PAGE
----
17. The Emotiva TA-100 is an interesting, well-featured and surprisingly capable stereo receiver considering its low profile and sub-$1000 price. It includes almost all the inputs one could ever need both from the past, in the form of a phono input, along with newer features such as streaming USB audio and SPDIF digital ins. I like it a lot, and found it to be a seriously impressive unit, so read on for the full details and to find out just how good it sounds for so little cash. FEATURES When Emotiva were designing this stereo amp (with a tuner thrown in), the conversation probably went something like, “We want it to have every damn feature you can imagine, sell for almost nothing, and it must sound spectacularly good as well!”. No doubt the engineers responsible said it couldn't be done, but they sure came close. Inputs-wise it has a switchable phono input for either moving magnet or moving coil cartridges. It has a couple of line inputs for old-school analogue such as a CD player or even a tape deck (well, they are cool with the kids these days). It has digital inputs (one each) for coaxial, optical and USB streaming up to 24/96. It has another USB connector for a Bluetooth dongle and an antenna connection for the built-in FM radio, making it a receiver rather than an integrated amplifier. Output-wise there's a 3.5mm headphone socket on the front panel, and the rear is home to a pair of RCA outs for a subwoofer, another pair of RCA preamp outs for connection to a power amp, along with a trigger connection to power it up. Of course, there's also a pair of binding posts that accept bare wire, spades and banana plugs to attach a pair of loudspeakers. Also on the rear is a figure eight-style connector for mains power and a mains switch that, when turned off, completely disconnects power from the unit's internals. Inside is a very proficient DAC supporting the latest high resolutions up to 24/192, along with a surprisingly grunty 50w per channel into eight ohm power amp. There's also a pre amp section that offers not just volume and input switching but also balance and tone controls, which are hidden but easy to use, in a menu operated by the volume control and input selector buttons. FM tuner capability is also built in with the ability to store 50 of your favourite stations as presets. There's a few other handy things it offers such as tone controls, the ability to remember headphone volume independently of the level of the speakers, and a remote for muting those annoying ads if it's connected to your TV, as it can be thanks to its optical digital audio in. INTERNALS AND BUILD QUALITY I prised the lid off the TA-100 to reveal a very smartly laid out and tidy interior. Straight away I spied the class A/B output stage, decent quality components throughout, a hefty toroidal mains transformer, a switch mode standby power supply and a construction that a technician could work on fairly easily if the occasion ever arose. It's obvious that a bit of thought and care has been put into the design of the internals. Build quality of the casework is perhaps typical of a Chinese-made product that sells for this price, but the standard of the electronics is a cut above the average at this price. With minimal venting in the lid this receiver should also resist salty air corrosion better than many. All in all, I was quite impressed by the quality of what's on offer, and it really feels like Emotiva have put a lot of effort into providing the best components possible. They haven't cut corners and the results are remarkable. Many parts feel like they should belong to a more expensive product, and I've got no doubt that it'll prove to be a reliable amp. DESIGN The whole Emotiva range looks a bit like pro audio gear, but I can't help thinking that if they spent a little extra on the front panel and made it look like a classy bit of high end kit, the TA-100 might well sell a whole lot better at $999 than it will now at $849. I think this would certainly be the case in Australia, but it seems like the aesthetics are aimed squarely at the American market, where these units are designed and the upper range models are manufactured. Regardless of this, I can live with the looks knowing how good it sounds. The feature set is particularly impressive for a sub-$1000 receiver, leaving little missing except a network connection and the streaming features that come with that. Clearly the designers were aiming for a simple look, though, and I think they've pulled it off. There's quite a bit of complexity hidden away behind the few front panel controls that are simple to use and have a good feel. Sure the volume control, being a continuous rotary encoder type, needs quite a few twists to turn it from loud to quiet unlike a proper 'pot', but I can live with that. SETTING IT UP The TA-100 comes very well packed in a sturdy carton with plenty of foam packaging. Once I had removed all the bits and pieces I didn't need to flip open the instruction manual to get the system up and running, because it's all fairly straightforward. I encountered no surprises during set up and had it all organised in no time. Sure, you'll need the manual to glean some understanding of the menus hidden away for the tuner functions and tone etc, but it's not rocket science. Interestingly, not having any network capability pretty much removes any operational frustration. Even digitally, the coax input worked fine with the coaxial out of the Naim CD player that I couldn't get to work with the previously reviewed Yamaha R-N303D network receiver. There were also no issues getting hi rez audio from a PC through the USB in. It was all smooth sailing! SOUND QUALITY Sometimes you switch on a piece of gear and say to yourself, "Yup, it definitely makes a noise". Other times you turn on the power, sit back and enjoy music as you hope and expect a quality HiFi system should present it. The Emotiva TA-100 is definitely from the latter group, and I found myself completely forgetting that I was conducting a review as I flipped from CD to CD and record to record to see how the combination handled particular aspects of my favourite songs. I tried it with a few different loudspeakers, with the best results from the warmer-sounding speakers such as an older pair of Neats I had kicking around. Possibly even a match made in heaven, the pairing just made music. Employing the previously reviewed Elac B5.2 for a while, I also enjoyed a well-balanced, pleasing and enjoyable sound. The character of the amplifier can best be described as lively. It's seemingly fast down low with a decent amount of weight, and distinctly alive up top - mostly in a good and exciting way. I really liked it but I suspect with the wrong speakers or room this could become fatiguing. This is certainly no half-asleep tube amp! Lots of detail is also on offer, but because it's coupled with a clean, sweet mid, I didn't find vocal performances tiring. In fact it was the opposite – I wanted more! There is a catch, though. I'm not entirely convinced of just how good the built-in DAC is. It's far from poor but there's a trace of hardness to the sound, and sometimes I felt the bass was a bit recessed compared with a high quality analogue input. It's subtle, though. The phono stage is pretty good but also just swings slightly on the bright side of neutral. Frankly I would prefer that than for it to be dull and uninteresting. Seriously, though, a decent phono stage can easily cost more than this whole receiver, so don't take my comment as a complaint. It's a quiet amplifier, it images nicely and as I've said a few times now, it just makes music. You might think that's a given with a new amp that sells for nearly $1000, but it's not the case with quite a few products that have been released recently. Unfortunately many AV receivers in this price range are awful. The TA-100 once again reminds us that if you only have two speakers, please buy a stereo amp of some sort. Don't spend your hard earned money on something of which you'll only use two channels out of seven, as well as little of the digital processing. I highly recommend listening to this amp (really, it's a receiver) if you're on a tightish budget, need phono and a DAC capability, and are after a great-sounding system in a slim enclosure. It does a lot for relatively little money, and it sounds fantastic. ACCESSORIES AND WARRANTY The infrared remote included is small and unusually shaped, but is ergonomically rather good. The range is fine and the buttons are nice and responsive. The manual is perfect for me as it's easy to read, with a thorough description of the various functions that even an absolute beginner could understand. A simple, and rather lengthy, wire antenna is included for FM reception. There's also an RCA lead, power lead and a trigger lead which you'll need when you add the A-300 power amp for real neighbour-awakening volume levels. The card in the box from the local importer Audio Active suggests the warranty is 12 months. In the back of the manual, three years is spoken of. The Audio Active inserted card also states that, “Audio Active will honour warranty claims within this term or in accordance with the product manufacturer's stated warranty term if that provides for a longer period.” I'll take it that the TA-100 has a full three year warranty, which is quite generous. FINAL THOUGHTS The vast majority of the time I spent working on this review involved little more than sitting back and enjoying the music. I forgot about specs and stats and got lost in the sound - and that's a good thing. Yes, it has a slightly brighter tonal balance than neutral, but this Emotiva goes about its business in a very musical and sweet way. The sweetness is somewhat obscured by the just noticeable upper mid and treble exaggeration, but it's there. It's a low distortion, clean sounding amp that doesn't become dirty when pushed hard, and has a giant swag of features. It doesn't cost a gazillion and everything works! The TA-100 was designed and built to be uncomplicated and enjoyable, and that's exactly what it is. I like it a lot - very highly recommended! SCORE: 70.5/100 FEATURES: 10.5/15 INTERNALS AND BUILD QUALITY: 7.5/10 DESIGN: 5/10 SOUND QUALITY: 21/30 EASE OF SETUP: 8.5/10 MANUAL AND ACCESSORIES: 3.5/5 REMOTE CONTROL / APP: 2.5/5 WARRANTY: 3.5/5 VALUE FOR MONEY: 5/5 EXCITEMENT FACTOR: 3.5/5 PROS: Exciting and enjoyable sound quality Every feature works as advertised, with little need to reference the instruction manual Almost every connection type is available Plenty of power, and it doesn't clip in a nasty way Agile and tuneful bass, slight sweetness or even warmth in the vocal region Runs quite cool CONS: Modestly bright sounding with the wrong speakers Internal DAC and phono stage sound very good, but not great For those trapped in the 60s – no AM radio SPECIFICATIONS POWER OUTPUT: 2 x 50W with a frequency range of 20Hz to 20Hz at .02% THD into 8 ohms INPUTS: Optical, Streaming USB and coax inputs supporting audio sample rates up to 192kHz, FM 75 ohm antenna, RCA inputs for CD, AUX and Phono. OUTPUTS: Speaker pair via 4 binding posts, Pre outs and Sub outs (both RCA), trigger out. DIMENSIONS: 43.2 x 8 x 34.5cm without antenna WEIGHT: 6.8kg RRP: $AU849 Imported by Audio Active THE TEST SYSTEM Included Elac B5.2 loudspeakers, Neat Motive One loudspeakers, windows computer with a few 24/96 HD files, Naim CD5XS CD player and a Rega P1 with AT VM95E cartridge. NOTES ON OUR SCORING SYSTEM We do not give away high marks on a whim. Each section is scored separately and without regard to the cost of the equipment. Each product is scored solely relative to other units in the category, no matter their cost. In theory, a more expensive unit should usually outscore a cheaper one, but that's not always the case, and we'll never shy away from calling a spade a spade. Our reviews are conducted by lifelong HiFi enthusiasts who are just as passionate about new equipment as you are, and who are determined to provide you with the best information possible.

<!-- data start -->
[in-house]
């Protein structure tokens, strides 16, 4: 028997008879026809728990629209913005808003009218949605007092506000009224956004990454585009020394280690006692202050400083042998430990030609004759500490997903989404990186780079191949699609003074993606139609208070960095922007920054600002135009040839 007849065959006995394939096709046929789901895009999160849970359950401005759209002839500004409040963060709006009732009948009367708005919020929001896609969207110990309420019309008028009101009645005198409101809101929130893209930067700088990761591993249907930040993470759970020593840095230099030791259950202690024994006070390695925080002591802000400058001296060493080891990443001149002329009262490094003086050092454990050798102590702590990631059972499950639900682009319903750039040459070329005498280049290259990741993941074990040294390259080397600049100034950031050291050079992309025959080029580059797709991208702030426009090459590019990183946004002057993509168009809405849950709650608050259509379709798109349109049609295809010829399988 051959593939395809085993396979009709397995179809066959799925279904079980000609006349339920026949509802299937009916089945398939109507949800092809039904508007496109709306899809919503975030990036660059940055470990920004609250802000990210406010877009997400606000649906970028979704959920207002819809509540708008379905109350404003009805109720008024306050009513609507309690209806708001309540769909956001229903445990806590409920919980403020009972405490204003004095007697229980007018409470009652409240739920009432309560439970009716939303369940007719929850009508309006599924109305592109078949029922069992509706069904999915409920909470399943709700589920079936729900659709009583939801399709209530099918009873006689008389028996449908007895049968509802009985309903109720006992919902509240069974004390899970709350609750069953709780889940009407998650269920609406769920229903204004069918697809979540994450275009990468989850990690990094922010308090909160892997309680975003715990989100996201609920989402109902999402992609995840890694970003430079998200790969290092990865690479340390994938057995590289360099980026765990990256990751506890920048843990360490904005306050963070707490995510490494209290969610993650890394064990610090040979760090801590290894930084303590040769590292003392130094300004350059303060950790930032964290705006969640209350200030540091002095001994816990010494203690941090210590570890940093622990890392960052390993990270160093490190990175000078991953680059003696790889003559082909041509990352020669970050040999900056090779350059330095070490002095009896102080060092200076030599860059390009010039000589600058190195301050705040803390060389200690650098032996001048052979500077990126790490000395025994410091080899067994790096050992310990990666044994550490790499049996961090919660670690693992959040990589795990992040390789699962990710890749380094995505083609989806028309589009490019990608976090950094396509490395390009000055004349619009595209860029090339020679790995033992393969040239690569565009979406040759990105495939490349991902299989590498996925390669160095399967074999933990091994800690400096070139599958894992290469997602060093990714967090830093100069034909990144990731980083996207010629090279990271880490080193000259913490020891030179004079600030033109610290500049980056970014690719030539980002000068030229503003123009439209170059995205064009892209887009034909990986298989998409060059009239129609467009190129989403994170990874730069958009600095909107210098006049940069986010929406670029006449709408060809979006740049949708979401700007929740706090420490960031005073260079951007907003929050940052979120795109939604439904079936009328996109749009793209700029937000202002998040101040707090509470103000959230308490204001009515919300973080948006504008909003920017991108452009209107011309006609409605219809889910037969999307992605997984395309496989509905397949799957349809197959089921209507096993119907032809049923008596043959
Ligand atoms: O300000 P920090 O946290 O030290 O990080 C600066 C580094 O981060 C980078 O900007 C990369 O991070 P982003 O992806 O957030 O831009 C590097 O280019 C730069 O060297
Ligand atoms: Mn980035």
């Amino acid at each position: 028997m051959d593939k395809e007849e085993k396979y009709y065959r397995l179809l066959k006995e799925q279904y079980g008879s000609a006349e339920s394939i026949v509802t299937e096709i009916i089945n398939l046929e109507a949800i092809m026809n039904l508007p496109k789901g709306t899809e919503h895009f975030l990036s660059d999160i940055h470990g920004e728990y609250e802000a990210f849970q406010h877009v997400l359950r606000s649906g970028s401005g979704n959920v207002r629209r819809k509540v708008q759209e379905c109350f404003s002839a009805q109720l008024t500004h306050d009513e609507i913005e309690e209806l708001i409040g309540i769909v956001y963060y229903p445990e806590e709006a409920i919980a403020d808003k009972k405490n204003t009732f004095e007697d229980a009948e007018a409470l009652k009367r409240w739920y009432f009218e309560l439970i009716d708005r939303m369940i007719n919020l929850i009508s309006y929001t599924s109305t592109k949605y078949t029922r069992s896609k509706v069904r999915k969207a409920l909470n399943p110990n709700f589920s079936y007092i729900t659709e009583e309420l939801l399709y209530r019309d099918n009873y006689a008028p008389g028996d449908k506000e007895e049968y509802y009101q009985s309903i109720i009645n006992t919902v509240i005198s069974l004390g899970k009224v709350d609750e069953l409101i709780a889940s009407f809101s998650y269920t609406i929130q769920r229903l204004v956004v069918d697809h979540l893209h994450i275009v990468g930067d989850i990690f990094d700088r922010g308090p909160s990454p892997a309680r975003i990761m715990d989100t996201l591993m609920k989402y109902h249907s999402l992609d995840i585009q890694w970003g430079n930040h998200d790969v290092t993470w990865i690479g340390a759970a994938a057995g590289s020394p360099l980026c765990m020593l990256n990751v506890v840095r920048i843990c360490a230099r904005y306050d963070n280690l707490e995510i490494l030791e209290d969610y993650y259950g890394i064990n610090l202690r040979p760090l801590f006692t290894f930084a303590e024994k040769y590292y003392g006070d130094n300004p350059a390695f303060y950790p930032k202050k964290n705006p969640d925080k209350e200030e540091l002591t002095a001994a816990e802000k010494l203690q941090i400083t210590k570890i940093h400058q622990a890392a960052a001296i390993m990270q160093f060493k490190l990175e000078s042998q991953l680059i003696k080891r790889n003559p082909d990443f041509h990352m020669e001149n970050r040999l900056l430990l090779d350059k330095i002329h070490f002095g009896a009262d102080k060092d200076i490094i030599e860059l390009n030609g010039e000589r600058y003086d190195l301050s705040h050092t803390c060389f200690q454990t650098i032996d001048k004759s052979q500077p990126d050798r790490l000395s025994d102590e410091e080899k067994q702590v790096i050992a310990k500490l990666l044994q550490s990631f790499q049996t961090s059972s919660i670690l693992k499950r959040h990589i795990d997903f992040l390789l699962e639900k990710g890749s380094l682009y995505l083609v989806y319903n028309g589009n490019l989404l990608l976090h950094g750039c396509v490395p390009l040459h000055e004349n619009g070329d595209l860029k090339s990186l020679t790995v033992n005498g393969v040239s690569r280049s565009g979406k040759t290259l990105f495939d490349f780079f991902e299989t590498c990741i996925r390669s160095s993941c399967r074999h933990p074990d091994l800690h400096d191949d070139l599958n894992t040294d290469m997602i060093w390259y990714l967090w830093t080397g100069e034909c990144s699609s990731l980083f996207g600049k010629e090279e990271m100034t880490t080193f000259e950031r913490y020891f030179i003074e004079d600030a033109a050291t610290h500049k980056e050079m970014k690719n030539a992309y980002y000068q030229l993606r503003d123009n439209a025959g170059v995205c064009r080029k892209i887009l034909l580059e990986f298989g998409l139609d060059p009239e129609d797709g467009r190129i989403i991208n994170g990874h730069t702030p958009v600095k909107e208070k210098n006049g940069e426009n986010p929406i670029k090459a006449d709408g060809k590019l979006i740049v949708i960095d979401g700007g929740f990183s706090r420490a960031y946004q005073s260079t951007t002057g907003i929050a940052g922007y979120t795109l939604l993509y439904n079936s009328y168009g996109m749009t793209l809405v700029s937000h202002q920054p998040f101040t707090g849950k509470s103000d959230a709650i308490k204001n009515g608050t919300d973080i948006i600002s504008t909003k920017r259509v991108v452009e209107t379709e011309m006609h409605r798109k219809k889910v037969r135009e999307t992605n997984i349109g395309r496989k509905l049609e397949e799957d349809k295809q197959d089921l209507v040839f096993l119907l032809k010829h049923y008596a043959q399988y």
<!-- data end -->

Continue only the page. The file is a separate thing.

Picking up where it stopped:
18. The AT LPW40 turntable is housed in retro stylings yet paired with forward thinking performance. Read on for the highs and the lows of this brand new record player. FEATURES Draped in stylish teak exterior with the look and feel like real wood veneer, this new Audio Technica turntable is off to a great and somewhat vintage start. In a move upward from its mostly 'convenience' orientated fellow models though, the '40' does not offer any auto style features. Its a fully manual turntable which is probably where the retro tale ends. Although it is belt driven as the vast majority of turntables in the '70s were. What is definitely modern though is having a built in switchable phono pre amp stage and an included brand new VM95E cartridge as recently listened to by Phil in his affordable Rega P1 upgrade article. Couple these features with the apparent carbon fibre tonearm, the slim profile of the timber clad plinth and the outboard wall wart power supply (so its a DC low voltage motor not 240 volt AC) and really the only retro feature is in fact the wood. To summarise: this record player offers a detachable headshell, a hinged lid, detachable signal leads, the built in amp stage mentioned above, 33 and a third and 45 rpm speeds, a cueing lever on the arm, a rubber mounted DC motor, adjustable tracking and anti skating force adjustments and rubber feet. The platter is made from aluminium and has an appropriate rubber platter mat that is best for dampening the ringy nature of the aluminium. Frankly everything you might be entitled to expect for $649 but don't always get (the Rega P1 has a fixed headshell, fixed anti skating adjustment and more rigid feet). The Rega is cheaper though. INTERNALS AND BUILD QUALITY I didn't take this unit apart as really there is nothing to take apart as per the Rega P8 review but overall its very nicely crafted for Chinese made turntable of this price. The platter is cast from aluminium as mentioned above so will run true forever, the centre bearing seemed of good quality as does the tonearm and its bearings. Not amazing but good enough. The detachable headshell fitting is a precision piece, the lid and hinges work nicely. The timber plinth, whether real or faux wood certainly looks admirable and overall I would say, considering the price, there is nothing at fault. I tested the speed of the unit and it was by the tiniest measure, slightly slow on 33 and a 1/3 and somewhat fast on 45. Close enough but no reference for speed accuracy. The earth terminal on the rear came loose when I was trying to attach the supplied signal lead. A bit disappointing but the performance was hum free so clearly it was still connected inside. DESIGN Well.. A good old belt drive manual turntable design keeping things simple with little to go wrong now or many years into the future. As I have alluded to its a little olde worlde looking with the teak finish on the plinth but due to its slim height I suspect it will fool few who are looking for a true 1970s style record player. If Audio Technica had made the plinth 3 times the height that it is in the LPW40 it would have satisfied many who want the retro look without the retro hassles of failing technology from the last millennium. From my perspective though I rather like the timber finish so maybe it will attract a few buyers away from Projects and Regas as I'm not sure they or any other brand offers a timber finish for under $1000. SETTING IT UP If packing a turntable into as many different pieces as possible was an Olympic sport, Audio Technica just won Gold. The signal lead unplugs, the headshell is separate, the power lead/wall wart is separate, the platter is off, the lid is off the hinges are in their own bag, the counter weight is separate etc. When compared to say the Rega Planar One which only requires the removal of one piece of cardboard, sliding on the counter weight to the fully home position and removing the stylus protector to play a record this is indeed the opposite way of going about packaging a turntable for shipment. This lack of assembly coupled with the confused instructions mentioned below means for the beginner this will be a project of similar proportions to a black belt afternoon of IKEA assembly. Despite this, I had it up and running in minutes though so my suggestion would be to buy the this Audio Technica turntable from a specialist HiFi shop and have them assemble it for you prior to departing their store. The real concern is that you just won't get the best from your purchase unless its properly set up and frankly the hieroglyphic instructions will fail you. Once assembled, sit it down on a sturdy level platform as per any other turntable and then plug it in either to a phono input, if your amp has one, and if it does set the internal amp switch on the rear to 'phono'. If your amp is sans phono input use any other analogue input and switch the slide switch on the back to 'line. Enjoy the music! SOUND QUALITY After all the excitement and perhaps stress of assembly, the result is worth it as this turntable sounds very pleasing. I played quite a few familiar pieces and very much enjoyed the music. The bass quality is very surprising and for my money is slightly superior to the benchmark Rega P1. This is of course in part due to the VM95E cartridge being better in the bottom end to the Rega Carbon that comes gratis with the P1, which Phil revealed in an earlier article. It may also be due to the stiffer ali platter? I'm not sure but the bass is very pleasing indeed. The midrange and top end replicates largely my experiences with the much too often mentioned Rega cheapy. More to the point perhaps this Audio Technica trounces any turntable I have heard in this price range outside of Project and Regas offerings. This listening was facilitated using an external but inbuilt phono stage in a UK built amp we will be reviewing soon. Like I say, it sounded thoroughly enjoyable, exciting, musical, very neutral, imaging was ok and really I could not fault the performance for the bucks. But then I thought I would give the internal phono stage a twirl.... Oh dear! Rarely have I heard such an obvious difference between two phono amplification alternatives. The in built phono stage in the LPW40 is indeed very ordinary. Weak, slow and mono sounding bass with no improvement in the upper areas of the frequency spectrum. Lifeless, lacking in detail and generally unmusical. Avoid at all costs. It is strictly an interim solution till you buy a better amp with a phono input or obtain a serious outboard phono stage. Its a shame as those who use the internal stage are hearing perhaps only 50 – 75% of the potential quality of this rather good turntable. Speaking of upgrading or at least making the most of what you have, the use of the new VM95E cartridge allows very simple upgrading to another higher level of performance by just swapping the stylus. Read our P1 Rega upgrade article for some thoughts on the differences between these VM95 range options. In summary: if you use a quality external phono amp or a good quality stage inbuilt to your amplifier you will be very pleased with the full rich and well focused sound on offer. Not quite in Rega Planar two levels of sophistication but I think slightly better in some ways to the entry level Rega. The minor speed inaccuracies were not audible to me but they were quite small. As mentioned above do not use the inbuilt phono stage unless you really have to, it may actually make your ears cry. ACCESSORIES AND WARRANTY The instruction manual is lacking, at least the supplied quick start guide. There is a suggested URL where you presumably can download a full manual but I couldn't find one on the Audio Technica website but I did find the warranty term which is 12 months. There is no warranty card in the box or any mention of anything to do with a warranty in fact. All the accessories were well packed and complete. In fact the turntable is very well packed full stop but there are no instructions on how to repack it so you may need to do the degree course first if you are repacking it for a house move as clearly the Audio Technica staff do prior to working on the assembly line. The point is.. It's rather complicated. FINAL THOUGHTS I was a bit surprised with just how clean and tight the sound was from this simple and good looking turntable. A very musical performance as long as you avoid the internal phono amp. Fit and finish is very good and its a pleasure to operate. You do pay a little more than its perceived opposition, probably for the walnut (as Audio Technica describe it, I still think it looks like teak) styled plinth. Overall this LPW40 is a serious alternative to the veterans of the class and is well worth an audition. SCORE: 60.5/100 FEATURES: 10.5/15 INTERNALS AND BUILD QUALITY: 6.5/10 DESIGN: 6.5/10 SOUND QUALITY: 18/30 EASE OF SETUP: 5/10 MANUAL AND ACCESSORIES: 1.5/5 WARRANTY: 1.5/5 VALUE FOR MONEY: 8/10 EXCITEMENT FACTOR: 3/5 PROS: Sound quality is very competitive at the price A welcome change of appearance in this class. Overall its quite well made. Enjoyable to use and listen to. CONS: With its slight retro look you might think it would be auto return but it isn't Mediocre sound quality from built in phono stage. Complicated to assemble for newbies. Earth terminal came loose during set up. Speed a bit off (only just on 33 but somewhat fast on 45) Instructions are probably going to a be a mystery to the uninitiated. Only 1 year warranty. SPECIFICATIONS – (Courtesy of Audio Technica) Type - 2-speed, fully manual operation Motor - DC servo motor w/speed stability control Drive Method - Belt drive Speeds - 33-1/3 RPM, 45 RPM Turntable Platter - Die-cast aluminium Wow and Flutter - 0.15% (WTD) @ 3 kHz (JIS) Signal-to-Noise Ratio - >60dB Output Level - Pre-amp “PHONO”: 4 mV nominal at 1 kHz, 5 cm/sec Pre-amp “LINE”: 200 mV nominal at 1 kHz, 5 cm/sec Phono Pre-Amp Gain - 35 dB nominal, RIAA equalized Power Supply Requirements - 100-240V AC, 60 Hz Power Consumption - 1 W Dimensions - 420.0mm W x 340.0mm D x 116.9mm H Weight 4.7kg Accessories Included AT-VM95E phono cartridge; AT-HS4 headshell; dual RCA (male) to dual RCA (male) cable with ground wire; counterweight; rubber mat; dust cover; 45 RPM adapter Tonearm type - Balanced straight tonearm with detachable headshell Effective arm length - 223.6mm Overhang - 18.6mm Tracking error angle - <2 degrees Applicable cartridge weight - 12-17g Anti-skating range - 0-3g Imported by TAG Audio RRP: $649 THE TEST SYSTEM Included Spendor A6R, and KEF L50 loudspeakers. Exposure 2010S2D integrated amp with built in MM phono stage. NOTES ON OUR SCORING SYSTEM We do not give away high marks on a whim. Each section is scored separately and without regard to the cost of the equipment. Each product is scored solely relative to other units in the category, no matter their cost. In theory, a more expensive unit should usually outscore a cheaper one, but that's not always the case, and we'll never shy away from calling a spade a spade. Our reviews are conducted by lifelong HiFi enthusiasts who are just as passionate about new equipment as you are, and who are determined to provide you with the best information possible.